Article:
The benefits of FDE for mobile phones are many, with the most immediate benefit being that all of your data are protected if your phone is lost or stolen. This isn't the same as a lock screen. While a lock screen will inhibit a thief from using the phone, it won't protect all your photos, videos, files, messages, and keys from being easily lifted off the device. This is where FDE kicks in, as so long as you use a strong password, a thief will have no access to any of your personal data.
While every phone is different, the usual way to encrypt an Android device is to first back up important data, and plug the phone into a charger. Next, go to the Settings menu, then Security, and then scroll down and look for "Encrypt Phone". This will take a while, and during the process you don't want to disturb the phone at all, but the end result will be a far more secure device.
Orbot & Orfox (Tor)
If you don't know about the benefits of Tor, then I'd highly recommend reading my Tor vs VPN article. If, on the other hand, you know all about the wonderful magic that is Tor, you know why having it on Android would be a huge benefit to privacy. Not only does it stop snoopers on public WiFi from sniffing your traffic, but it provides you anonymity when browsing the web. Fortunately, Android has two apps that will allow you to carry Tor with you everywhere you go. These are Orbot, which connects you to the Tor network, and Orfox, which is a modified version of Firefox similar to the regular Tor Browser. Unlike Tor on the desktop, however, Orbot allows you to create a VPN connection on the device and route all the traffic from all your apps through Tor, providing what is commonly called 'transparent torrification'. You may want to use this option cautiously, however, as some apps may send things like hardware identifiers unencrypted, meaning that Tor exit relays could deanonymize you and steal important and confidential data. If in doubt, stick to Orfox.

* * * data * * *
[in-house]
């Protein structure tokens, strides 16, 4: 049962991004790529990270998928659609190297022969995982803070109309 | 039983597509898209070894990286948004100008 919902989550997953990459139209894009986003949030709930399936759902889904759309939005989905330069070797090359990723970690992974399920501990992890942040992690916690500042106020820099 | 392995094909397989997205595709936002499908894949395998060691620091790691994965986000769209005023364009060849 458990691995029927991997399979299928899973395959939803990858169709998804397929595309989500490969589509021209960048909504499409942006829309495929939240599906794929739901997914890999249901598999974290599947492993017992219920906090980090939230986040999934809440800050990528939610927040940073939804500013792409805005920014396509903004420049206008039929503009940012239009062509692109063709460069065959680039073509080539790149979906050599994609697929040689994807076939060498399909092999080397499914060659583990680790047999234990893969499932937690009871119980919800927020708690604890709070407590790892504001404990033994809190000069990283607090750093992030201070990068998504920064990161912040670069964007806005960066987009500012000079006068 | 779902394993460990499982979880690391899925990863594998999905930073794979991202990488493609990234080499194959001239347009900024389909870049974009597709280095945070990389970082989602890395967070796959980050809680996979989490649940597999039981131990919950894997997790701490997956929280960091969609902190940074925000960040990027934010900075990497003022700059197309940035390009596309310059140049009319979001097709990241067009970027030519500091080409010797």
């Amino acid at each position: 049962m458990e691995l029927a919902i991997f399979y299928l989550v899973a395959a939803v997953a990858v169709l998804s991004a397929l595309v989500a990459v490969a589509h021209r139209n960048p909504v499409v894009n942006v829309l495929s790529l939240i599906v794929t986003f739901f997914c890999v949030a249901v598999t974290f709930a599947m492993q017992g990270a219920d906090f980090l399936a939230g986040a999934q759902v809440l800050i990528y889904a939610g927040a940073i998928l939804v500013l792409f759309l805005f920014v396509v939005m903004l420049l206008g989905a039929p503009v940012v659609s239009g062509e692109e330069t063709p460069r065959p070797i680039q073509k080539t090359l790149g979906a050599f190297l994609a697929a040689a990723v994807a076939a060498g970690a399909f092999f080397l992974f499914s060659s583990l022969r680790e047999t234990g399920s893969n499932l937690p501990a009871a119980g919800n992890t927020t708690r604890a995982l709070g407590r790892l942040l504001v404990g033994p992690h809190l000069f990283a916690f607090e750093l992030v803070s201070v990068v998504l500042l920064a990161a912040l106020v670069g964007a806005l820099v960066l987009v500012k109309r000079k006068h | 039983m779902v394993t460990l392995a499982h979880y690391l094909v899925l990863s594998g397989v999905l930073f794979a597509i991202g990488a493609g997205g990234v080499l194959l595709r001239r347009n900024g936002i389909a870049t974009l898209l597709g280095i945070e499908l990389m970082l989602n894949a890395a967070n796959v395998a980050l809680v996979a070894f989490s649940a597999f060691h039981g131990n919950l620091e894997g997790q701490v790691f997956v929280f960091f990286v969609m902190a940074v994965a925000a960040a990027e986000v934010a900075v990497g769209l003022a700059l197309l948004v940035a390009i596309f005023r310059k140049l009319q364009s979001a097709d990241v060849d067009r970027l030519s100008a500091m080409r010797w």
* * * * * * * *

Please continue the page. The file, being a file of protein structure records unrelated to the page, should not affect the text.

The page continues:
A Secured Firefox